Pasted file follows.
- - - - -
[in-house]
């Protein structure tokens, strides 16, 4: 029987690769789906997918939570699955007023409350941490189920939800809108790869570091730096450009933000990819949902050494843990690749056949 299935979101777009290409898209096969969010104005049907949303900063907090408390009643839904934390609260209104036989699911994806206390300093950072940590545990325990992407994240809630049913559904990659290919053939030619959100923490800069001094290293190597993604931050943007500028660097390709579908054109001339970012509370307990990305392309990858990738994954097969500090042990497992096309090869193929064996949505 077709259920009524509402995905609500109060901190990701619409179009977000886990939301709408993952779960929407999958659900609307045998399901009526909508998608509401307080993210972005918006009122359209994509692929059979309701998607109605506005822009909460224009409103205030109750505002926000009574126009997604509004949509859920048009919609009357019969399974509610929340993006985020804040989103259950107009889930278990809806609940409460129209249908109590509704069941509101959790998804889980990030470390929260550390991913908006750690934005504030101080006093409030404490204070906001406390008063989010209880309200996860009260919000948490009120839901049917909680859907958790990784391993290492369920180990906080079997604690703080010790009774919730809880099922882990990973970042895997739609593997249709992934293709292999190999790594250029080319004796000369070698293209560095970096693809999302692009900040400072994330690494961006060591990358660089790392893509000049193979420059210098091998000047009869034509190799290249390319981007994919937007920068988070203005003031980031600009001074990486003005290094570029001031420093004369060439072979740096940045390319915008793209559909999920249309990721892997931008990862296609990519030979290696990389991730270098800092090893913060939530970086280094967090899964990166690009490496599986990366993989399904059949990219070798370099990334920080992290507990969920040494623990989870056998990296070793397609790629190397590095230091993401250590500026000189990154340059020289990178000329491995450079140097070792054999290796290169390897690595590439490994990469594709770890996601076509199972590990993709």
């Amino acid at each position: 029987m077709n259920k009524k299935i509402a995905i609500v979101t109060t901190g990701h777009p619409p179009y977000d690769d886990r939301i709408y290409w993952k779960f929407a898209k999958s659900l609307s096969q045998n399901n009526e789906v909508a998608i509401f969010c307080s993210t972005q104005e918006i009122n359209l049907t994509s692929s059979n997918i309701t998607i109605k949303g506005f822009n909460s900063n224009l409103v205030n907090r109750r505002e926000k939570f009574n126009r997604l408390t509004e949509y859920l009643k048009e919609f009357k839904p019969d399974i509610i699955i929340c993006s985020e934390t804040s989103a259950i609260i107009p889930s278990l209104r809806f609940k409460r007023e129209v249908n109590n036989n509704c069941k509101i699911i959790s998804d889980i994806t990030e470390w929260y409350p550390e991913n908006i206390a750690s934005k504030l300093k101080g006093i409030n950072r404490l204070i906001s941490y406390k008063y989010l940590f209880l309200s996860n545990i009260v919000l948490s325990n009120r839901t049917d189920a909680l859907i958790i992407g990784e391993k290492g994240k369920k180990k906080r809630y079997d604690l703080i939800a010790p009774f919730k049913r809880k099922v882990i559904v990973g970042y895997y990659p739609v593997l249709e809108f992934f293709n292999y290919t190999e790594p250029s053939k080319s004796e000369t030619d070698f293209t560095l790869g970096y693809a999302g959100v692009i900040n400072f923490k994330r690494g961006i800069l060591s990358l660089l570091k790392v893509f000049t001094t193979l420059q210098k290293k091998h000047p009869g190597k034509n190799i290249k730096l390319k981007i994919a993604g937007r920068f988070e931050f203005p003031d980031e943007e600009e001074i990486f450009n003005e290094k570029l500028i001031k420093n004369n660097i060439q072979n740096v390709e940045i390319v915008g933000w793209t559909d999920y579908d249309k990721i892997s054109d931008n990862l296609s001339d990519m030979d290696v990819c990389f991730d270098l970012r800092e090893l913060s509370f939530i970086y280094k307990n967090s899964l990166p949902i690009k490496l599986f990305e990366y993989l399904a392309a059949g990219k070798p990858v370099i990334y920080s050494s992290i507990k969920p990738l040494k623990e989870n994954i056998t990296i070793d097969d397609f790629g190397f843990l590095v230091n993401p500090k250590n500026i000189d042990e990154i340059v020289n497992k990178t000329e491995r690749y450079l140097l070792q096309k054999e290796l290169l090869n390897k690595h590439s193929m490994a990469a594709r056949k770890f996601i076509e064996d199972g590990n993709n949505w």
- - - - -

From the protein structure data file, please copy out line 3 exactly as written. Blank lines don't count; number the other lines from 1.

């Amino acid at each position: 029987m077709n259920k009524k299935i509402a995905i609500v979101t109060t901190g990701h777009p619409p179009y977000d690769d886990r939301i709408y290409w993952k779960f929407a898209k999958s659900l609307s096969q045998n399901n009526e789906v909508a998608i509401f969010c307080s993210t972005q104005e918006i009122n359209l049907t994509s692929s059979n997918i309701t998607i109605k949303g506005f822009n909460s900063n224009l409103v205030n907090r109750r505002e926000k939570f009574n126009r997604l408390t509004e949509y859920l009643k048009e919609f009357k839904p019969d399974i509610i699955i929340c993006s985020e934390t804040s989103a259950i609260i107009p889930s278990l209104r809806f609940k409460r007023e129209v249908n109590n036989n509704c069941k509101i699911i959790s998804d889980i994806t990030e470390w929260y409350p550390e991913n908006i206390a750690s934005k504030l300093k101080g006093i409030n950072r404490l204070i906001s941490y406390k008063y989010l940590f209880l309200s996860n545990i009260v919000l948490s325990n009120r839901t049917d189920a909680l859907i958790i992407g990784e391993k290492g994240k369920k180990k906080r809630y079997d604690l703080i939800a010790p009774f919730k049913r809880k099922v882990i559904v990973g970042y895997y990659p739609v593997l249709e809108f992934f293709n292999y290919t190999e790594p250029s053939k080319s004796e000369t030619d070698f293209t560095l790869g970096y693809a999302g959100v692009i900040n400072f923490k994330r690494g961006i800069l060591s990358l660089l570091k790392v893509f000049t001094t193979l420059q210098k290293k091998h000047p009869g190597k034509n190799i290249k730096l390319k981007i994919a993604g937007r920068f988070e931050f203005p003031d980031e943007e600009e001074i990486f450009n003005e290094k570029l500028i001031k420093n004369n660097i060439q072979n740096v390709e940045i390319v915008g933000w793209t559909d999920y579908d249309k990721i892997s054109d931008n990862l296609s001339d990519m030979d290696v990819c990389f991730d270098l970012r800092e090893l913060s509370f939530i970086y280094k307990n967090s899964l990166p949902i690009k490496l599986f990305e990366y993989l399904a392309a059949g990219k070798p990858v370099i990334y920080s050494s992290i507990k969920p990738l040494k623990e989870n994954i056998t990296i070793d097969d397609f790629g190397f843990l590095v230091n993401p500090k250590n500026i000189d042990e990154i340059v020289n497992k990178t000329e491995r690749y450079l140097l070792q096309k054999e290796l290169l090869n390897k690595h590439s193929m490994a990469a594709r056949k770890f996601i076509e064996d199972g590990n993709n949505w």